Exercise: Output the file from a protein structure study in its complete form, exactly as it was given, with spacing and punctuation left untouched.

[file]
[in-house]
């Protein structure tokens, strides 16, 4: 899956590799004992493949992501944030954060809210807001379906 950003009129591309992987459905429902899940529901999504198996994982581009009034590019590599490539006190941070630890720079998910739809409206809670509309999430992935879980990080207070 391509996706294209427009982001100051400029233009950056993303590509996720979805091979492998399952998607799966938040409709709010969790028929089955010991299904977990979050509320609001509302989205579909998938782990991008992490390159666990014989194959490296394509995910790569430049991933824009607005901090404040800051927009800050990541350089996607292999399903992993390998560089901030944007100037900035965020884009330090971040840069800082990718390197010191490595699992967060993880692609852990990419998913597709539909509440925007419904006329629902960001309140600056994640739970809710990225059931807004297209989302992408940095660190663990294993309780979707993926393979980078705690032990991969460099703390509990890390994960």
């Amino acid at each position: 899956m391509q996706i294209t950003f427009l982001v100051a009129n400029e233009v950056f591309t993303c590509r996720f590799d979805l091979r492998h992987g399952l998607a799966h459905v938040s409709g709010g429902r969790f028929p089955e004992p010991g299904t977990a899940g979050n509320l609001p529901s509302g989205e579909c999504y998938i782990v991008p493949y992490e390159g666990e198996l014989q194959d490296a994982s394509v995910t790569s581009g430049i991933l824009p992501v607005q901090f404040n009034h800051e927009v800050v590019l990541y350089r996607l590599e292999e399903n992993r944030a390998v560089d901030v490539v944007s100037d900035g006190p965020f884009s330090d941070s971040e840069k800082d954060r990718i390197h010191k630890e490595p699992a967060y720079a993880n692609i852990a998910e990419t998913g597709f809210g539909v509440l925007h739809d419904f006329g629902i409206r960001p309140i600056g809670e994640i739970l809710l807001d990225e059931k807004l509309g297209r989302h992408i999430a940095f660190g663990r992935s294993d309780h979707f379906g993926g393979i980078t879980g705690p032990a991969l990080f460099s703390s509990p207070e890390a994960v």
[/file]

[in-house]
């Protein structure tokens, strides 16, 4: 899956590799004992493949992501944030954060809210807001379906 950003009129591309992987459905429902899940529901999504198996994982581009009034590019590599490539006190941070630890720079998910739809409206809670509309999430992935879980990080207070 391509996706294209427009982001100051400029233009950056993303590509996720979805091979492998399952998607799966938040409709709010969790028929089955010991299904977990979050509320609001509302989205579909998938782990991008992490390159666990014989194959490296394509995910790569430049991933824009607005901090404040800051927009800050990541350089996607292999399903992993390998560089901030944007100037900035965020884009330090971040840069800082990718390197010191490595699992967060993880692609852990990419998913597709539909509440925007419904006329629902960001309140600056994640739970809710990225059931807004297209989302992408940095660190663990294993309780979707993926393979980078705690032990991969460099703390509990890390994960």
């Amino acid at each position: 899956m391509q996706i294209t950003f427009l982001v100051a009129n400029e233009v950056f591309t993303c590509r996720f590799d979805l091979r492998h992987g399952l998607a799966h459905v938040s409709g709010g429902r969790f028929p089955e004992p010991g299904t977990a899940g979050n509320l609001p529901s509302g989205e579909c999504y998938i782990v991008p493949y992490e390159g666990e198996l014989q194959d490296a994982s394509v995910t790569s581009g430049i991933l824009p992501v607005q901090f404040n009034h800051e927009v800050v590019l990541y350089r996607l590599e292999e399903n992993r944030a390998v560089d901030v490539v944007s100037d900035g006190p965020f884009s330090d941070s971040e840069k800082d954060r990718i390197h010191k630890e490595p699992a967060y720079a993880n692609i852990a998910e990419t998913g597709f809210g539909v509440l925007h739809d419904f006329g629902i409206r960001p309140i600056g809670e994640i739970l809710l807001d990225e059931k807004l509309g297209r989302h992408i999430a940095f660190g663990r992935s294993d309780h979707f379906g993926g393979i980078t879980g705690p032990a991969l990080f460099s703390s509990p207070e890390a994960v």